A key Senate negotiator on sweeping new Wall Street regulations has proposed limits on the ability of banks to carry out high-risk trades or invest in hedge funds and private equity funds.
The offer by Senate Banking Committee Chairman Christopher Dodd aims to break a deadlock in House-Senate talks to assemble the broader regulatory bill.
It would permit banks to carry out trades designed to hedge against market fluctuations.
They also could invest in hedge funds and private equity funds but would be limited to investing no more than 3 percent of the capital in the hedge fund or private equity fund. There are no such conditions on banks now.
The proposal also would bar banks from betting against their clients on certain investments deals.
THIS IS A BREAKING NEWS UPDATE. Check back soon for further information. AP's earlier story is below.
WASHINGTON (AP) — House and Senate negotiators struggled to meet a self-imposed Thursday deadline to wrap up a massive financial regulation bill, with two major sticking points standing in the way of completing legislation that has been one year in the making.
Senate Banking Committee Chairman Chris Dodd huddled with fellow senators to resolve disputes over how far to go in restricting banks from engaging in securities deals.
The discussions centered on two central issues: proposed restraints on banks using their own money on speculative trades, and whether to force the largest bank holding companies to spin off their business in complex derivatives into separate subsidiaries.
Key votes, including those of Sens. Blanche Lincoln, D-Ark., and Scott Brown, R-Mass., hung on the outcome of the talks.
The House-Senate panel has been working into the evening over the past two weeks to resolve differences between the two bills. The legislation aims to avoid a recurrences of the 2008 financial meltdown by requiring a regulatory council to look for threats to the system, by creating a consumer protection bureau, forcing large failing firms to liquidate and policing financial instruments that have been largely unregulated.
By Thursday, Dodd was beginning to voice frustration with the difficulty of finding agreement to secure the 60 votes he needs to pass the bill in the Senate.
"At some point people have to let me know whether or not they're actually going to be there," Dodd said. "I can't sort of wait and hope they're going to be there. I've got to produce results and I have to produce the votes."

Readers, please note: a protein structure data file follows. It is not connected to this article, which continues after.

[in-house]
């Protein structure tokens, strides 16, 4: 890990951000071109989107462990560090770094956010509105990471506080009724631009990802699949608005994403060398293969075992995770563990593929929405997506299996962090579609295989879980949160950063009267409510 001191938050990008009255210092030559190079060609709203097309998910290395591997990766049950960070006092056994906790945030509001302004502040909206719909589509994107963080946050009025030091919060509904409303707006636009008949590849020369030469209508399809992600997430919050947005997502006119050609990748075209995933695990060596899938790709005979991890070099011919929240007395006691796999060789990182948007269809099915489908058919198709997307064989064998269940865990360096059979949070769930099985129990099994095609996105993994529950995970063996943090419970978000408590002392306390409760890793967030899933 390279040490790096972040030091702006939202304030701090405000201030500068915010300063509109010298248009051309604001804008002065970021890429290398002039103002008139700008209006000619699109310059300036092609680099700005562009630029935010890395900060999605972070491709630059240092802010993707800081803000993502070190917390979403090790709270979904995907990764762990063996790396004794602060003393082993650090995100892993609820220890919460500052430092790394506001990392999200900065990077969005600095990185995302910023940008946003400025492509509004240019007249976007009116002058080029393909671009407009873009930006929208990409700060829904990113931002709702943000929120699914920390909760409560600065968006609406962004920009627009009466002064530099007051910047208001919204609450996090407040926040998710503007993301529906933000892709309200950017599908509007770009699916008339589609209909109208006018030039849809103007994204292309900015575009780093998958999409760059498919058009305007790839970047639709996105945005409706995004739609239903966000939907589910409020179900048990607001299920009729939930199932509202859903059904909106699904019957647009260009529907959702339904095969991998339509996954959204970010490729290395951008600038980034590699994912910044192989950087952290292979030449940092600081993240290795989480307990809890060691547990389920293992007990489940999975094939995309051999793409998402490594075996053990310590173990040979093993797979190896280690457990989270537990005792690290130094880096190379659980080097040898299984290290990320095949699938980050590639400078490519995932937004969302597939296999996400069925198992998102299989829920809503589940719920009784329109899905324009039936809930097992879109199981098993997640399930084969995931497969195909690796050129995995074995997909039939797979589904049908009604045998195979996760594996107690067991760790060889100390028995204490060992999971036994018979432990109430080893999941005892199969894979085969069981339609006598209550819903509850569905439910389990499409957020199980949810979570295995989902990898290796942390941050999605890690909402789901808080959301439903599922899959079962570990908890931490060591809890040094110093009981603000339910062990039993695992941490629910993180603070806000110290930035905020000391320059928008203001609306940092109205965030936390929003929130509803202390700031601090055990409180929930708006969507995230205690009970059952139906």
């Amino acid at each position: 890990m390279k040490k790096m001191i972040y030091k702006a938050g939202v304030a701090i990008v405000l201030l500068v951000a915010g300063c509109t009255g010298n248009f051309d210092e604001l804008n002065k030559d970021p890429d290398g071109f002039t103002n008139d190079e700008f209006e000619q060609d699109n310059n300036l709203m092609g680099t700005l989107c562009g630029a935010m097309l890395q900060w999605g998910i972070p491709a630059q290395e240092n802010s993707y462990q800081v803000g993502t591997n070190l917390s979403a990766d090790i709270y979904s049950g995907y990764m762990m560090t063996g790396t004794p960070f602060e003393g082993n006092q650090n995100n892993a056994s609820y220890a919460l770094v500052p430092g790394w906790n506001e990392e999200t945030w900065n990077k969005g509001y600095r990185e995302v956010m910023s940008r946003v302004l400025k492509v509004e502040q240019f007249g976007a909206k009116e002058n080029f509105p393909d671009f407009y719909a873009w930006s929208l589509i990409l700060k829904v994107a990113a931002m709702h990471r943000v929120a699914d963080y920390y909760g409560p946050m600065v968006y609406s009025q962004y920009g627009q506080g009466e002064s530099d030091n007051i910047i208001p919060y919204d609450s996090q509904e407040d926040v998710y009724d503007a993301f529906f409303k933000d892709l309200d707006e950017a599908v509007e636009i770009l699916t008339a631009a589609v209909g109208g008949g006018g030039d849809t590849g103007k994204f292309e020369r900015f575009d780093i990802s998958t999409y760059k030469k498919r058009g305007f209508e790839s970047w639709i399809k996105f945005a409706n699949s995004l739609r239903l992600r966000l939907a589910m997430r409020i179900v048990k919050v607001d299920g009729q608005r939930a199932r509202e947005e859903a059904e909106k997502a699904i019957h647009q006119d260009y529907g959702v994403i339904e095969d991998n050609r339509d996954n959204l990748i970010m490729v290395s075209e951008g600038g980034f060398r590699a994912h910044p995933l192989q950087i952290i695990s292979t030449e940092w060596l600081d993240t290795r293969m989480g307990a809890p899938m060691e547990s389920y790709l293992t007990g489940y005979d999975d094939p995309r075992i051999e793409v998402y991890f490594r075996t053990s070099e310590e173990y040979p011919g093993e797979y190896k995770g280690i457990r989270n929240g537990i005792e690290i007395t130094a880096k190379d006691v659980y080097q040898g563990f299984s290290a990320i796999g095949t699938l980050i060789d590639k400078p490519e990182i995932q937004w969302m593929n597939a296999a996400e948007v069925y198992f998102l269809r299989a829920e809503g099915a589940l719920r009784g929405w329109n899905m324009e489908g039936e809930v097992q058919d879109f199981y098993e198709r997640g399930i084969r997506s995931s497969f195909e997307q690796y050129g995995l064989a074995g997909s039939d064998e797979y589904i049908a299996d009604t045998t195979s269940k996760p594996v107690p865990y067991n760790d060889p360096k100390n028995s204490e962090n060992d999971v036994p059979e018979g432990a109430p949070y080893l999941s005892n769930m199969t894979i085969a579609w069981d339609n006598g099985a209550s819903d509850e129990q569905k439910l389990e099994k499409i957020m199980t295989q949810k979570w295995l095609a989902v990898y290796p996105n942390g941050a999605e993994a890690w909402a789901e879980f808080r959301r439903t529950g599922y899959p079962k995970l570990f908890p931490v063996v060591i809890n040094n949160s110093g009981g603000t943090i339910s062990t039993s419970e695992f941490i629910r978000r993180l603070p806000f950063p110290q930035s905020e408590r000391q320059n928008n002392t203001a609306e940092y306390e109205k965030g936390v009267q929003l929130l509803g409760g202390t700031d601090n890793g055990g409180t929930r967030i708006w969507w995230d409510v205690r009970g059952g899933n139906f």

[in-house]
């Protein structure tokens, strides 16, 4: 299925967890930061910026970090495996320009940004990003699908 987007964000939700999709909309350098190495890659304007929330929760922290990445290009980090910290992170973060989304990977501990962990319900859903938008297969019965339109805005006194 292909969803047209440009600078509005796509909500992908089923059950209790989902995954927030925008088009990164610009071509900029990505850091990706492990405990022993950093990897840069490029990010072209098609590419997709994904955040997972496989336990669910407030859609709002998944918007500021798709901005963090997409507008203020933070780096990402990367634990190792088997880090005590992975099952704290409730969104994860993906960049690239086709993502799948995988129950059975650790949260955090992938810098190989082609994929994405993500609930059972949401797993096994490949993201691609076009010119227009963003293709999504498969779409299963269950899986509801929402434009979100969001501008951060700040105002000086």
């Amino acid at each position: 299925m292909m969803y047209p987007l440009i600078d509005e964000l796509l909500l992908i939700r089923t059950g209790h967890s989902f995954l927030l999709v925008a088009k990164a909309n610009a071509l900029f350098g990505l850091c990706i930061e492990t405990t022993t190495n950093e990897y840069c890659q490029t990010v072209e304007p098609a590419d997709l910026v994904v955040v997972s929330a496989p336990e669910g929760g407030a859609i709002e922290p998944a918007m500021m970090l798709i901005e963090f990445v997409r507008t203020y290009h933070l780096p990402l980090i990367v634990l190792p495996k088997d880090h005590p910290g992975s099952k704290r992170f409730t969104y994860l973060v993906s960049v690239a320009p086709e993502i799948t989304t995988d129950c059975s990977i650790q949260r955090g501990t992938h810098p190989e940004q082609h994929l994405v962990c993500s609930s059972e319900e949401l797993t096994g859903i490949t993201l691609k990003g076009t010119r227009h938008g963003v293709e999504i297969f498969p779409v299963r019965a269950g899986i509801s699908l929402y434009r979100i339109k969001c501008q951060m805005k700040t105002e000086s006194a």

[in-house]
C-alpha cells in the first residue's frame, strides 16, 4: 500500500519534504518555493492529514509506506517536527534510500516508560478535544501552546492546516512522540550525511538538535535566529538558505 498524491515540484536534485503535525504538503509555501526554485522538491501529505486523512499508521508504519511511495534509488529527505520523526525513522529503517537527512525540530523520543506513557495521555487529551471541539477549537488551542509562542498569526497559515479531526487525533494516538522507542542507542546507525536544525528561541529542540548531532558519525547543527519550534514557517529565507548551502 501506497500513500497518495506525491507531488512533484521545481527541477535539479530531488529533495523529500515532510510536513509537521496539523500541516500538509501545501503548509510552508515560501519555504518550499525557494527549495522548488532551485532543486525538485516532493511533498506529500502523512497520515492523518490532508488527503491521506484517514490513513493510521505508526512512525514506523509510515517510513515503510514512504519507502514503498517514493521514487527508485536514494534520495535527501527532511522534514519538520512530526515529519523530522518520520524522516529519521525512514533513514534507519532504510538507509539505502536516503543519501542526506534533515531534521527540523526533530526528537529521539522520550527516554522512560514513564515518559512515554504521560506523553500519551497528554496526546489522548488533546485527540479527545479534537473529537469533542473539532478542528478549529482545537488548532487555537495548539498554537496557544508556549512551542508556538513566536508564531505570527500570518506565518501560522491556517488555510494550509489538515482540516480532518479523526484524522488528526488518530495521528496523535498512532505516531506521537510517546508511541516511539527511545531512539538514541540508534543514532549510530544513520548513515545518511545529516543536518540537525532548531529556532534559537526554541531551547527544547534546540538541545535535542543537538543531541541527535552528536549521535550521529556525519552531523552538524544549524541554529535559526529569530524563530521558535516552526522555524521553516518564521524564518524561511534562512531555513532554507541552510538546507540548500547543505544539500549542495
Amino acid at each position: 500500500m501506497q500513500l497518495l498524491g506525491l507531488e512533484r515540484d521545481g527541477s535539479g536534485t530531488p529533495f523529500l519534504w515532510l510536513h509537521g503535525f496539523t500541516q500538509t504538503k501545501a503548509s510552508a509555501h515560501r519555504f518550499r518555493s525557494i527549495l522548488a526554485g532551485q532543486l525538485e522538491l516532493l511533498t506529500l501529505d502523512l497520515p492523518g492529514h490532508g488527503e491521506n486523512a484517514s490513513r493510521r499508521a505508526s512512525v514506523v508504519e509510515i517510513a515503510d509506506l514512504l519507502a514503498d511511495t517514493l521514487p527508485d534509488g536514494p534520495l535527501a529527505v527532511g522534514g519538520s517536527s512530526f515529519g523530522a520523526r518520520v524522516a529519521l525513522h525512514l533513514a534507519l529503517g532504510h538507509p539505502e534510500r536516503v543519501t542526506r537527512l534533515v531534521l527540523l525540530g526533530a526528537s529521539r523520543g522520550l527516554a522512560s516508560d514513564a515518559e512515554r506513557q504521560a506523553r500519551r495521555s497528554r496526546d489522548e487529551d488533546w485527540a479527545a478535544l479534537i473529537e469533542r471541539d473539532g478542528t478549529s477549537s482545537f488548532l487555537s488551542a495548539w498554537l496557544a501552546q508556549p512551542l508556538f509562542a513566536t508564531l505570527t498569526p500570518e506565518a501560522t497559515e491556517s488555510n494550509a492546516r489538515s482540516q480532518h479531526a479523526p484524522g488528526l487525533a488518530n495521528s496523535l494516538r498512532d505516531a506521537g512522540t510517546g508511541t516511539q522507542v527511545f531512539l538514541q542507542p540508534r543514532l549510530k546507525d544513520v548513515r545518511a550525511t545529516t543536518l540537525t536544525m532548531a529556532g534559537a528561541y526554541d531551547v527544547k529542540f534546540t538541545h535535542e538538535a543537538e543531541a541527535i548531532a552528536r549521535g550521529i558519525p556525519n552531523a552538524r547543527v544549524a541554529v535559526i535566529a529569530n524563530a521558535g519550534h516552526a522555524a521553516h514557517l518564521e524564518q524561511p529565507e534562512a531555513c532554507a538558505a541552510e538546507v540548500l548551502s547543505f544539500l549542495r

The panel was checking off agreements on smaller differences between the bills.
House and Senate negotiators agreed on new standards for what banks keep in reserve to protect against losses. At issue was whether banks should continue to use certain hybrid securities as capital in their reserves.
Under the agreement, bank holding companies with assets less than $15 billion would be allowed to grandfather in any of those securities already in their reserves. Banks above that size would have to replace their reserves with other liquid assets within five years.
Lawmakers also agreed to require regulators to study where stock brokers should be more accountable for the advice they give clients. The deal would require the Securities and Exchange Commission to conduct a study on the need for such standards and instructs the SEC to consider the results of the study in determining whether to tighten existing rules. The House had wanted brokers to face the same rules that govern investment advisers.
In one side skirmish, big banks mounted a last-ditch lobbying effort to kill a House proposal to add ailing mortgage giants Fannie Mae and Freddie Mac to the type of firms that would be subject to liquidation at financial industry expense.
House negotiators inserted the provision last week to a massive overhaul of financial regulations at the insistence of Republican lawmakers. Senate negotiators have moved to reject it and will likely succeed.
The overarching bill would require the government to dissolve large failing firms. Costs that exceed money recouped from liquidating a firm's assets would be recovered from large bank holding companies and hedge funds.
The government took over Fannie and Freddie in 2008 after they suffered heavy loan losses in the housing crash. Their collapse has cost $145 billion and the Obama administration has pledged to cover unlimited Fannie and Freddie losses through 2012, lifting an earlier cap of $400 billion.
Banks now fear getting stuck with that cost.
"We have since heard a great deal of distress from our major financial institutions who feel this might put them on the hook for this," Rep. Barney Frank, D-Mass., the chairman of the joint conference committee, said Thursday. "I don't believe that was the intent, but I can't be sure it's not the impact."
Republicans took delight in pointing out that Democrats were voicing sympathy for the banks.
"If you're going to defend mega financial institutions who called you this week and told you don't put this on us, then go ahead and do it," said Rep. Spencer Bachus of Alabama, the top Republican on the House Financial Services Committee. "You want to put it on the American people? Do it. Now is the moment of truth and the ball is in your court."
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